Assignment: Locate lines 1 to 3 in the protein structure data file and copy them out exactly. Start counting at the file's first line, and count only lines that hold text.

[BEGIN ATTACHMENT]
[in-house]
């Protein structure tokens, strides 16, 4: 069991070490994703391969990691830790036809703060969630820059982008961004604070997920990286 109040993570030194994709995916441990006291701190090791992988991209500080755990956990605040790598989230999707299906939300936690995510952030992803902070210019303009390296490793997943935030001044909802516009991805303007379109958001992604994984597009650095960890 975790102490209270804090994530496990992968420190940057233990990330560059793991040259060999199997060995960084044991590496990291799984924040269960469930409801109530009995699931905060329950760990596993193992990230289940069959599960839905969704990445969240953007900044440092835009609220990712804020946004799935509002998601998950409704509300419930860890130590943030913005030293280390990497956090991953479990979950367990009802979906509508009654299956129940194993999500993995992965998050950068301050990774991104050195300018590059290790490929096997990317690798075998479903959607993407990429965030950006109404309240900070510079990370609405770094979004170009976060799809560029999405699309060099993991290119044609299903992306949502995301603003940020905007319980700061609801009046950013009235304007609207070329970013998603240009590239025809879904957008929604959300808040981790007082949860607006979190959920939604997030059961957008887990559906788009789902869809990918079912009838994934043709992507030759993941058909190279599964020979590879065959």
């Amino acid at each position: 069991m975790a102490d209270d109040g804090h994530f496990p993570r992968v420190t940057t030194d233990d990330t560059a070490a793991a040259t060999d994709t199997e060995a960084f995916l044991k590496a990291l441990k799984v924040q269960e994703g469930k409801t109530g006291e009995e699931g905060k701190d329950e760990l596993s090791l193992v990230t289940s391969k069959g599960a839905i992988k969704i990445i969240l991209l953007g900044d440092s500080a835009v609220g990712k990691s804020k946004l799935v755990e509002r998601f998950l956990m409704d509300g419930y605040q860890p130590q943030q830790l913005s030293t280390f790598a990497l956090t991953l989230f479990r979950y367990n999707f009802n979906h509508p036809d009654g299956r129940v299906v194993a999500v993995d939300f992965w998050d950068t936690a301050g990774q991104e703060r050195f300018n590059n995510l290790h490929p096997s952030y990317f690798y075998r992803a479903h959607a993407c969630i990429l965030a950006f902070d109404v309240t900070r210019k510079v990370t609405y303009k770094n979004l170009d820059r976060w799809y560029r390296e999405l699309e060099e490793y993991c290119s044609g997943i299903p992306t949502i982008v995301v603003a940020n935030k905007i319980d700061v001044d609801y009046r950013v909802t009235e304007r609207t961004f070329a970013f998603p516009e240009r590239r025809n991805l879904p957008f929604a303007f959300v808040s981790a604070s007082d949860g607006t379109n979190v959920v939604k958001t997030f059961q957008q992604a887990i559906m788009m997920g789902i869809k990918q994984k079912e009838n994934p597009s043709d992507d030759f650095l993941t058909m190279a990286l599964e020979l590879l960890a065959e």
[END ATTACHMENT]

[in-house]
């Protein structure tokens, strides 16, 4: 069991070490994703391969990691830790036809703060969630820059982008961004604070997920990286 109040993570030194994709995916441990006291701190090791992988991209500080755990956990605040790598989230999707299906939300936690995510952030992803902070210019303009390296490793997943935030001044909802516009991805303007379109958001992604994984597009650095960890 975790102490209270804090994530496990992968420190940057233990990330560059793991040259060999199997060995960084044991590496990291799984924040269960469930409801109530009995699931905060329950760990596993193992990230289940069959599960839905969704990445969240953007900044440092835009609220990712804020946004799935509002998601998950409704509300419930860890130590943030913005030293280390990497956090991953479990979950367990009802979906509508009654299956129940194993999500993995992965998050950068301050990774991104050195300018590059290790490929096997990317690798075998479903959607993407990429965030950006109404309240900070510079990370609405770094979004170009976060799809560029999405699309060099993991290119044609299903992306949502995301603003940020905007319980700061609801009046950013009235304007609207070329970013998603240009590239025809879904957008929604959300808040981790007082949860607006979190959920939604997030059961957008887990559906788009789902869809990918079912009838994934043709992507030759993941058909190279599964020979590879065959």
């Amino acid at each position: 069991m975790a102490d209270d109040g804090h994530f496990p993570r992968v420190t940057t030194d233990d990330t560059a070490a793991a040259t060999d994709t199997e060995a960084f995916l044991k590496a990291l441990k799984v924040q269960e994703g469930k409801t109530g006291e009995e699931g905060k701190d329950e760990l596993s090791l193992v990230t289940s391969k069959g599960a839905i992988k969704i990445i969240l991209l953007g900044d440092s500080a835009v609220g990712k990691s804020k946004l799935v755990e509002r998601f998950l956990m409704d509300g419930y605040q860890p130590q943030q830790l913005s030293t280390f790598a990497l956090t991953l989230f479990r979950y367990n999707f009802n979906h509508p036809d009654g299956r129940v299906v194993a999500v993995d939300f992965w998050d950068t936690a301050g990774q991104e703060r050195f300018n590059n995510l290790h490929p096997s952030y990317f690798y075998r992803a479903h959607a993407c969630i990429l965030a950006f902070d109404v309240t900070r210019k510079v990370t609405y303009k770094n979004l170009d820059r976060w799809y560029r390296e999405l699309e060099e490793y993991c290119s044609g997943i299903p992306t949502i982008v995301v603003a940020n935030k905007i319980d700061v001044d609801y009046r950013v909802t009235e304007r609207t961004f070329a970013f998603p516009e240009r590239r025809n991805l879904p957008f929604a303007f959300v808040s981790a604070s007082d949860g607006t379109n979190v959920v939604k958001t997030f059961q957008q992604a887990i559906m788009m997920g789902i869809k990918q994984k079912e009838n994934p597009s043709d992507d030759f650095l993941t058909m190279a990286l599964e020979l590879l960890a065959e």